Ben Franklin on Nationalized Health Care

In 1778, while serving as Minister of the Continental Congress to the French government, Benjamin Franklin received an insulting anonymous letter from some British “gentlemen,” expressing contempt for the American Revolution and the scorn felt by ruling elites in all ages for the common people. His answer was interesting in the context of the current debate over nationalized health care. An excerpt:

The weight, therefore, of an independent empire, which you seem certain of our inability to bear, will not be so great as you imagine; the expense of our civil government we have always borne, and can easily bear, because it is small. A virtuous and laborious people may be cheaply governed, determining, as we do, to have no offices of profit, nor any sinecures, or useless appointments, so common in ancient or corrupted states. We can govern ourselves a year for the sum you pay in a single department, for what one jobbing contractor, by the favour of a minister, can cheat you out of in a single article.

We’ve wandered far from the vision of our Founding Fathers, haven’t we? They valued Liberty. Today the sine qua non is Security, not Liberty, whether for “liberals” or “conservatives.” The left would secure Security with state power. The right would secure it with torture, indefinite detention without trial, and the assumption that “terrorists” are guilty until proven innocent.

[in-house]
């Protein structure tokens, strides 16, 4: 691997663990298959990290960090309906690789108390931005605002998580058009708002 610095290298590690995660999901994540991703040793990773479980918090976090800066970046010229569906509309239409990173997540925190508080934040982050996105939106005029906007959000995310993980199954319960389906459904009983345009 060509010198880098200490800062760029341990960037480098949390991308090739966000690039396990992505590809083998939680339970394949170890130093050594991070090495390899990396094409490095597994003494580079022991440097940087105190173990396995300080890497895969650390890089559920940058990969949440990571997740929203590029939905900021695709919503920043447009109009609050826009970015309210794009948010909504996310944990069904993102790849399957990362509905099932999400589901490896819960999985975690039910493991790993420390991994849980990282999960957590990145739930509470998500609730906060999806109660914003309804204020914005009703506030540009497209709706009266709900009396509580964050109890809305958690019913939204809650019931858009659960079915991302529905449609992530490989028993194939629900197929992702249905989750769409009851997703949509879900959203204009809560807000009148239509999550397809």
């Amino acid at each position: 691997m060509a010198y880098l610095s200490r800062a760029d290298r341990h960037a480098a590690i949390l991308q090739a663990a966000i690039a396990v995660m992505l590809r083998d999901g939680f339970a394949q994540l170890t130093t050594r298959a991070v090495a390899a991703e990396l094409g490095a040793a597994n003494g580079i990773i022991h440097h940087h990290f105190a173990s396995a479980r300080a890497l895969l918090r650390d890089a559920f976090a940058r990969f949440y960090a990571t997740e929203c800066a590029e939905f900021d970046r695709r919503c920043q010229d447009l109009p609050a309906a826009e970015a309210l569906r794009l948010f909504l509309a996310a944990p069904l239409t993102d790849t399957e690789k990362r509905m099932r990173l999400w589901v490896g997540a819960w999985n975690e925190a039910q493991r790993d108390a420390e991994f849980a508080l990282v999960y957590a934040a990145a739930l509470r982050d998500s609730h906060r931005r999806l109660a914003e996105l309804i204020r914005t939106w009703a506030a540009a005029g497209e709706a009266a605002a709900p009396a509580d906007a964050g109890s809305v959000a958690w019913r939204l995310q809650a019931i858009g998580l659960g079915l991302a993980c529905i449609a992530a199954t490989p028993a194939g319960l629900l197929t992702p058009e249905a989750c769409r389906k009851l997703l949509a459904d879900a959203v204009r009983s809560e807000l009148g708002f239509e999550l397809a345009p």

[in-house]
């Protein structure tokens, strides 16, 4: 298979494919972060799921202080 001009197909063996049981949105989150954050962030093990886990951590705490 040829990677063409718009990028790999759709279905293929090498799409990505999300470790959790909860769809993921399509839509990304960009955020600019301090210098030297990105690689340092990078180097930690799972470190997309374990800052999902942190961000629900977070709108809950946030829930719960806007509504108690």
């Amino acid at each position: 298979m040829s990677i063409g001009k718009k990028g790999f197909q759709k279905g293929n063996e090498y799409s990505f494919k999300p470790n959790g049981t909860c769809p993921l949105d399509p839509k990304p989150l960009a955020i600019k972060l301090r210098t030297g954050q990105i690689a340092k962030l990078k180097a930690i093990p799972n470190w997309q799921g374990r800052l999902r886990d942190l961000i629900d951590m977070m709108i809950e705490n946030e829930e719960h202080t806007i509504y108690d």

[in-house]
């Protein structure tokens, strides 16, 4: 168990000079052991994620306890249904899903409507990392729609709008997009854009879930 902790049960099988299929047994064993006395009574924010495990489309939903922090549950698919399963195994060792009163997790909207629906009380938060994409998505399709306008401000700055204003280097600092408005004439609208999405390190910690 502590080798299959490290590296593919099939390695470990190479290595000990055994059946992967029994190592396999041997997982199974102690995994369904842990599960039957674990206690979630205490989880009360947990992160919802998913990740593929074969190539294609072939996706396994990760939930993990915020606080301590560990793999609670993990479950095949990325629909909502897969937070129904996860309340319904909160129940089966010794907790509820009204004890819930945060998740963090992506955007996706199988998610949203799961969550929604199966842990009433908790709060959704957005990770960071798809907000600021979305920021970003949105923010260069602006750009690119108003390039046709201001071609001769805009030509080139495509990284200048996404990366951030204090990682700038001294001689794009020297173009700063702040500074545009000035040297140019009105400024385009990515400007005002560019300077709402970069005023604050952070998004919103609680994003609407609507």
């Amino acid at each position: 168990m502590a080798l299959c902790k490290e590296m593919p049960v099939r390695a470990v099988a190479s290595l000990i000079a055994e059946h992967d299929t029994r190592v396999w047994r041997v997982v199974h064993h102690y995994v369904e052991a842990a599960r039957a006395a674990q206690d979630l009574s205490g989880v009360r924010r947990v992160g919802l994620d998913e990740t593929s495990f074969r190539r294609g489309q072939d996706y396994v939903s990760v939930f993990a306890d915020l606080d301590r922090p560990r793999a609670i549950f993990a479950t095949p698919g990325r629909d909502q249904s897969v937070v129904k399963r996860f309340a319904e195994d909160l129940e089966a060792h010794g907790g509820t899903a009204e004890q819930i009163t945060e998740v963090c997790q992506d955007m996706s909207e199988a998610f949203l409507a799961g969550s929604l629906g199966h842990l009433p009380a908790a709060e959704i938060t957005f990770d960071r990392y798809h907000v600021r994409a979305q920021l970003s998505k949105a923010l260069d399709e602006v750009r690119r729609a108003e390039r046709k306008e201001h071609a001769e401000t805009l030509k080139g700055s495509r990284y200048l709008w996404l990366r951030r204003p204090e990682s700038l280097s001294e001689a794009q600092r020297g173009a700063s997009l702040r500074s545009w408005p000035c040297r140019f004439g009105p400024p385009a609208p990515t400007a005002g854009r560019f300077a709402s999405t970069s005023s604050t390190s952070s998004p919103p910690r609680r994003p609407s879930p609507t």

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One thought on “Ben Franklin on Nationalized Health Care”

  1. A surgeon in 1751 convinced Ben Franklin to champion a progressive cause: the building of a public hospital. Through his hard work and political ingenuity, Franklin brought the skeptical legislature to the table, bargaining his way to use public money to build what would become Pennsylvania Hospital.
    “Franklin proposed an institution that would provide –‘free of charge’–the finest health care to everybody, ‘whether inhabitants of the province or strangers,’ even to the ‘poor diseased foreigners”‘ (referring to the immigrants of German stock that the colonials tended to disparage and discriminate). Countering the Assembly’s insistence that the hospital be built only with private donations, Franklin said:
    “That won’t work, it will never be enough, good health care costs a lot of money, remembering ‘the distant parts of this province’ in which ‘assistance cannot be procured, but at an expense that neither [the sick-poor] nor their townships can afford.’

    And besides, Franklin wrote,
    “the good [that] particular men may do separately, in relieving the sick, is small, compared with what they may do collectively.'”

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